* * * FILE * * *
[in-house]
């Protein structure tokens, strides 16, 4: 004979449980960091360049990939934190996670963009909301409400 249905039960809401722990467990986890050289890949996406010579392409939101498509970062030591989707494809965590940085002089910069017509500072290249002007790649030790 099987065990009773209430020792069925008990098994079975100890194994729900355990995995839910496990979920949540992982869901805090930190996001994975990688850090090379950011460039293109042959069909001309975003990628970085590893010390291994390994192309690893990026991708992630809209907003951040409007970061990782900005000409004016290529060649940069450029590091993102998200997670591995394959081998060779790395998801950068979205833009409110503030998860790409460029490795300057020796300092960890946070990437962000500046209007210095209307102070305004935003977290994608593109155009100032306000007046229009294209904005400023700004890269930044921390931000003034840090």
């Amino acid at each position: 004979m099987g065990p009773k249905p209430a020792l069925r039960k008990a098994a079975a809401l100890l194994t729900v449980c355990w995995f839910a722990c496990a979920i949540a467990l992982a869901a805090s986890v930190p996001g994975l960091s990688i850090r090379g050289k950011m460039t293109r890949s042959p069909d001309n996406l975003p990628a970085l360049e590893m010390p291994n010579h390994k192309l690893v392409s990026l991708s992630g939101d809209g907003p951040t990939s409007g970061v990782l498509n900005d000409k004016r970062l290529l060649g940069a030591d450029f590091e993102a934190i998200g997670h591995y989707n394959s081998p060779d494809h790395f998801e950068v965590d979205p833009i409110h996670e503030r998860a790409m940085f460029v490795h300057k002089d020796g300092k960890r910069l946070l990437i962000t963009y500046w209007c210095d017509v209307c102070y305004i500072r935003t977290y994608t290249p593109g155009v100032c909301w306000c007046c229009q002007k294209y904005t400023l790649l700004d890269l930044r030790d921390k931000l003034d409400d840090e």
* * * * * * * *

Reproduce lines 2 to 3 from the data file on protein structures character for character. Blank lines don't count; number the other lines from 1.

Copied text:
């Protein structure tokens, strides 16, 4: 004979449980960091360049990939934190996670963009909301409400 249905039960809401722990467990986890050289890949996406010579392409939101498509970062030591989707494809965590940085002089910069017509500072290249002007790649030790 099987065990009773209430020792069925008990098994079975100890194994729900355990995995839910496990979920949540992982869901805090930190996001994975990688850090090379950011460039293109042959069909001309975003990628970085590893010390291994390994192309690893990026991708992630809209907003951040409007970061990782900005000409004016290529060649940069450029590091993102998200997670591995394959081998060779790395998801950068979205833009409110503030998860790409460029490795300057020796300092960890946070990437962000500046209007210095209307102070305004935003977290994608593109155009100032306000007046229009294209904005400023700004890269930044921390931000003034840090």
């Amino acid at each position: 004979m099987g065990p009773k249905p209430a020792l069925r039960k008990a098994a079975a809401l100890l194994t729900v449980c355990w995995f839910a722990c496990a979920i949540a467990l992982a869901a805090s986890v930190p996001g994975l960091s990688i850090r090379g050289k950011m460039t293109r890949s042959p069909d001309n996406l975003p990628a970085l360049e590893m010390p291994n010579h390994k192309l690893v392409s990026l991708s992630g939101d809209g907003p951040t990939s409007g970061v990782l498509n900005d000409k004016r970062l290529l060649g940069a030591d450029f590091e993102a934190i998200g997670h591995y989707n394959s081998p060779d494809h790395f998801e950068v965590d979205p833009i409110h996670e503030r998860a790409m940085f460029v490795h300057k002089d020796g300092k960890r910069l946070l990437i962000t963009y500046w209007c210095d017509v209307c102070y305004i500072r935003t977290y994608t290249p593109g155009v100032c909301w306000c007046c229009q002007k294209y904005t400023l790649l700004d890269l930044r030790d921390k931000l003034d409400d840090e």